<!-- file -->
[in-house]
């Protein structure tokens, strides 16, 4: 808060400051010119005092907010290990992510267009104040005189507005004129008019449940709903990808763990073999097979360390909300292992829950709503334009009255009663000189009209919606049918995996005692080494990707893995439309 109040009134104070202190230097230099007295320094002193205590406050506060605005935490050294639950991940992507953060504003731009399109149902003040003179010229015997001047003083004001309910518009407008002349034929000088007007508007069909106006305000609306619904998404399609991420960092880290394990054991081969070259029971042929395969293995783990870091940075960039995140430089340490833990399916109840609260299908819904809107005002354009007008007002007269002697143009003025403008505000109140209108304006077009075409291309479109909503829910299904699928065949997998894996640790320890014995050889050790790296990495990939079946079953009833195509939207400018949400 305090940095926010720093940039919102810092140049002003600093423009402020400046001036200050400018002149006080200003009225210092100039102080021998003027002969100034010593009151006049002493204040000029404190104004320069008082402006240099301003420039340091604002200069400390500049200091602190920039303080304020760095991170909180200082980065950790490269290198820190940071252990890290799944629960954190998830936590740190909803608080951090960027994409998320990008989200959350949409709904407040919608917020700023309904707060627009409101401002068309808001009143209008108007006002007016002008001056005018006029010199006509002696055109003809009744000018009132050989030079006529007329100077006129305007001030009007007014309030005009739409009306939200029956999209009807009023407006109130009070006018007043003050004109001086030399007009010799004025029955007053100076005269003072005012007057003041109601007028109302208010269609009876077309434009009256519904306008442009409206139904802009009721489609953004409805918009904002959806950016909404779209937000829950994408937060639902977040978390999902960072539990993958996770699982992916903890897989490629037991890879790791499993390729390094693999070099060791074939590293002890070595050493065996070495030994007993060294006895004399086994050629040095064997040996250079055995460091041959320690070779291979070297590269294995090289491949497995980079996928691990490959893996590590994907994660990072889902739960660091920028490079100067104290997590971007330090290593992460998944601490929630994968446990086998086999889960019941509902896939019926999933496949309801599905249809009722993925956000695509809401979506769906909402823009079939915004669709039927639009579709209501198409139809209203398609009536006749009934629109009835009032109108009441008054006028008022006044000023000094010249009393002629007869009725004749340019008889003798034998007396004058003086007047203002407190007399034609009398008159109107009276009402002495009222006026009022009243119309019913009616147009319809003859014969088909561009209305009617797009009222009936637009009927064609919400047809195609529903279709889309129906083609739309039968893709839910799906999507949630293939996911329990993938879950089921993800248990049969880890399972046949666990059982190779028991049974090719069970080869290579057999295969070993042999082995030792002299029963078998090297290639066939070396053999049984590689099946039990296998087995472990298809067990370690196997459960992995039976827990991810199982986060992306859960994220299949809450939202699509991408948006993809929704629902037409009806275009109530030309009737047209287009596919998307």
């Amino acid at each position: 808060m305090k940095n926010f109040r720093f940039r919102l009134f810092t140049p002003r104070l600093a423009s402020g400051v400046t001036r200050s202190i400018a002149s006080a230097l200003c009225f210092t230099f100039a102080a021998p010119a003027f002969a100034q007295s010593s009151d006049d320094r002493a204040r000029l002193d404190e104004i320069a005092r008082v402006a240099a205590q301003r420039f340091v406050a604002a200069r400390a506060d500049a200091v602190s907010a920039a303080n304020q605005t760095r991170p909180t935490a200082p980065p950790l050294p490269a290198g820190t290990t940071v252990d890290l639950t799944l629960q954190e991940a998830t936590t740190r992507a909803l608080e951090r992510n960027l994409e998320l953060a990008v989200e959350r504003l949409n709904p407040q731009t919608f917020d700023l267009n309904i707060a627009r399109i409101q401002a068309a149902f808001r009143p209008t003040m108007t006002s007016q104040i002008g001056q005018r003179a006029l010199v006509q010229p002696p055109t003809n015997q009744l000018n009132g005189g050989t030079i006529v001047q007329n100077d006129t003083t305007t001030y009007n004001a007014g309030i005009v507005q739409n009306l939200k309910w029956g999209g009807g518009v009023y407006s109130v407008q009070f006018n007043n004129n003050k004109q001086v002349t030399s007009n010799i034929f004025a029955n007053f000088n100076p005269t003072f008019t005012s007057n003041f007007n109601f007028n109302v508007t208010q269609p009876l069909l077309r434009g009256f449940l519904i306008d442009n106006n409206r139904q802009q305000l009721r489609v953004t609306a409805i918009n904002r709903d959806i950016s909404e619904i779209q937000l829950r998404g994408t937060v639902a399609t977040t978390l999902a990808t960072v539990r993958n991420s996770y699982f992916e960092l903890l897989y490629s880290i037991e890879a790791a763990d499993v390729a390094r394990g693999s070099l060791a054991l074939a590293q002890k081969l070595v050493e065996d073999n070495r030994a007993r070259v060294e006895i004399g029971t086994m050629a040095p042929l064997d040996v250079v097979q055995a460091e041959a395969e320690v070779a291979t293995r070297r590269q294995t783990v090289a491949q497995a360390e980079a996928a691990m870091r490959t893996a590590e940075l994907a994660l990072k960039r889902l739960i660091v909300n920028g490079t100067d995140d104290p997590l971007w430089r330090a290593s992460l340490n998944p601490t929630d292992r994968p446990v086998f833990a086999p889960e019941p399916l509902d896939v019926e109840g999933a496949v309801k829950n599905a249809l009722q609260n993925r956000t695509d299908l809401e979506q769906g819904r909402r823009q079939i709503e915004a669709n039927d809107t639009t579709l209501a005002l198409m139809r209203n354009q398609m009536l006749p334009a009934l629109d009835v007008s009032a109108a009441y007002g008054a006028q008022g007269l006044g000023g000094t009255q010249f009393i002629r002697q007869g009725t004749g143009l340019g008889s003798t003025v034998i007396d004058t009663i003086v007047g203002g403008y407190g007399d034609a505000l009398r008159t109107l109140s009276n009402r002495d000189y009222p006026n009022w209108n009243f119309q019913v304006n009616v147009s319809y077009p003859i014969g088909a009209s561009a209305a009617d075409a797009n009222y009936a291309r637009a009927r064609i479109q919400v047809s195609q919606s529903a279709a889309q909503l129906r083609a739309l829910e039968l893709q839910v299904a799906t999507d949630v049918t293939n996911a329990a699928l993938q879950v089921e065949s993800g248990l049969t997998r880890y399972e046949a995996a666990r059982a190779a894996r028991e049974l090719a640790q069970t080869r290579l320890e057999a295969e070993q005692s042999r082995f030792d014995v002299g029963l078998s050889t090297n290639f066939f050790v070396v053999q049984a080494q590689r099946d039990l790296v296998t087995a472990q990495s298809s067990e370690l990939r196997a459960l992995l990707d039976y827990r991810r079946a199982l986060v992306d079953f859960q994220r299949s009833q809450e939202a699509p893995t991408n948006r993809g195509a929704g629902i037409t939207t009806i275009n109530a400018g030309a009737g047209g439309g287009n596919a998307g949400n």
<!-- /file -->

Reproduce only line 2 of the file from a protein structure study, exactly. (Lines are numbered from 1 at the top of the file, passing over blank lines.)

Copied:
């Protein structure tokens, strides 16, 4: 808060400051010119005092907010290990992510267009104040005189507005004129008019449940709903990808763990073999097979360390909300292992829950709503334009009255009663000189009209919606049918995996005692080494990707893995439309 109040009134104070202190230097230099007295320094002193205590406050506060605005935490050294639950991940992507953060504003731009399109149902003040003179010229015997001047003083004001309910518009407008002349034929000088007007508007069909106006305000609306619904998404399609991420960092880290394990054991081969070259029971042929395969293995783990870091940075960039995140430089340490833990399916109840609260299908819904809107005002354009007008007002007269002697143009003025403008505000109140209108304006077009075409291309479109909503829910299904699928065949997998894996640790320890014995050889050790790296990495990939079946079953009833195509939207400018949400 305090940095926010720093940039919102810092140049002003600093423009402020400046001036200050400018002149006080200003009225210092100039102080021998003027002969100034010593009151006049002493204040000029404190104004320069008082402006240099301003420039340091604002200069400390500049200091602190920039303080304020760095991170909180200082980065950790490269290198820190940071252990890290799944629960954190998830936590740190909803608080951090960027994409998320990008989200959350949409709904407040919608917020700023309904707060627009409101401002068309808001009143209008108007006002007016002008001056005018006029010199006509002696055109003809009744000018009132050989030079006529007329100077006129305007001030009007007014309030005009739409009306939200029956999209009807009023407006109130009070006018007043003050004109001086030399007009010799004025029955007053100076005269003072005012007057003041109601007028109302208010269609009876077309434009009256519904306008442009409206139904802009009721489609953004409805918009904002959806950016909404779209937000829950994408937060639902977040978390999902960072539990993958996770699982992916903890897989490629037991890879790791499993390729390094693999070099060791074939590293002890070595050493065996070495030994007993060294006895004399086994050629040095064997040996250079055995460091041959320690070779291979070297590269294995090289491949497995980079996928691990490959893996590590994907994660990072889902739960660091920028490079100067104290997590971007330090290593992460998944601490929630994968446990086998086999889960019941509902896939019926999933496949309801599905249809009722993925956000695509809401979506769906909402823009079939915004669709039927639009579709209501198409139809209203398609009536006749009934629109009835009032109108009441008054006028008022006044000023000094010249009393002629007869009725004749340019008889003798034998007396004058003086007047203002407190007399034609009398008159109107009276009402002495009222006026009022009243119309019913009616147009319809003859014969088909561009209305009617797009009222009936637009009927064609919400047809195609529903279709889309129906083609739309039968893709839910799906999507949630293939996911329990993938879950089921993800248990049969880890399972046949666990059982190779028991049974090719069970080869290579057999295969070993042999082995030792002299029963078998090297290639066939070396053999049984590689099946039990296998087995472990298809067990370690196997459960992995039976827990991810199982986060992306859960994220299949809450939202699509991408948006993809929704629902037409009806275009109530030309009737047209287009596919998307």